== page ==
Q&A Time: Ronnie Paterson

PJHL Media

This season, the PJHL aims to catch up with personalities around the league from coaches and players to owners and broadcasters.

We’re starting off in the owner’s box this week as we hear from the White Rock Whalers’ Ronnie Paterson. The former Canadian National Team netminder, who was part of the 1980 Olympic team in Lake Placid, N.Y. and got to see the Miracle On Ice game between the United States and the USSR, brought the Whalers into the PJHL in the 2018-19 season and saw the team to the league finals this past March. He and the Whalers are ready for more success in the campaign ahead.

Paterson took time to answer some questions from the PJHL this week:

PJHL: How hands-on are you with hockey operations in your franchise?
Ronnie Paterson: I’m very hands on from a business perspective and I play a support roll for on-ice decision making but I defer core on-ice decisions to our coaching staff (Jason Rogers, Mitch Knoepfel, Matthew Rogers).

PJHL: Your franchise is still relatively young – how has the progress been in becoming a known quantity in local sports and the community?
RP: Our community has embraced us significantly and it has been really our coaching staff that has demonstrated the leadership to advance our program to enjoy the level of competitiveness we are currently experiencing.

PJHL: What is a new idea, on ice or off ice, that you’re pleased to see implemented this season with your franchise?
RP: We are working closely with the local indigenous group (Semiahmoo First Nation) to illustrate inclusion in our community and we are excited to align ourselves with them.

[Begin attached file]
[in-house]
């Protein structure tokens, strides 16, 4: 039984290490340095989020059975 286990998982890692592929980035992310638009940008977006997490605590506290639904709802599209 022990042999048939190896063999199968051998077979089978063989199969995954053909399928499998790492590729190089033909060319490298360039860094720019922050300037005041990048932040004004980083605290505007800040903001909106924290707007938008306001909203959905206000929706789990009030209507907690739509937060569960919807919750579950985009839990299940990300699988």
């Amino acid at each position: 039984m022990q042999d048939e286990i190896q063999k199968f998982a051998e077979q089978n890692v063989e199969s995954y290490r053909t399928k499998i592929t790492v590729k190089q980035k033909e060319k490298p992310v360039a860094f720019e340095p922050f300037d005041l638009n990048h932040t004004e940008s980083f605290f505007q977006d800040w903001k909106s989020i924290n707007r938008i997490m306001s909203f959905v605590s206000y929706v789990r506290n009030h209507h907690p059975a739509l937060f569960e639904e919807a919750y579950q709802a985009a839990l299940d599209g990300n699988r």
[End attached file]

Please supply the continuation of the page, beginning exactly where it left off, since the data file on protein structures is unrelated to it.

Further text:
PJHL: Who is a Whalers player you’ve enjoyed watching and getting to know the last couple of seasons?
RP: Bryce Margetson is a great character and team player and is the epitome of what our program represents!

PJHL: Why do you enjoy working in the PJHL and what can it offer to young players?
RP: Our league continues to be developmental and provides our athletes a great opportunity to develop hockey skills on ice and life skills off ice and I am very proud of that.

PJHL: Your brother Doug is one of the owners of the Richmond Sockeyes. How competitive are you with him when it comes to White Rock vs. Richmond?
RP: The Sockeyes are the gold standard in our league and I have tremendous regard for their program and what they represent to the community but that doesn’t stop me enjoying a Whaler victory!

PJHL: What is a misconception about Junior B hockey that you encounter?
RP: Some fans still call our league β€˜jungle B’ and it troubles me as our league opens up so many opportunities for our athletes both on and off the ice.

PJHL: You recently became a grandfather – congratulations! How has that changed your routine, if at all?
RP: I look forward to Myles becoming a Whaler in 2036 but it really does keep life in perspective and really look forward to his development as a young person and hockey player!

PJHL: The Whalers made the PJHL finals last season but came up short vs. Langley? What are your expectations for the Whalers this season?
RP: Last year experiencing the finals provided our program a new endeavour and experience – I am confident that it will help build equity as we grow and develop and become recognized as an elite hockey program in a small community called White Rock.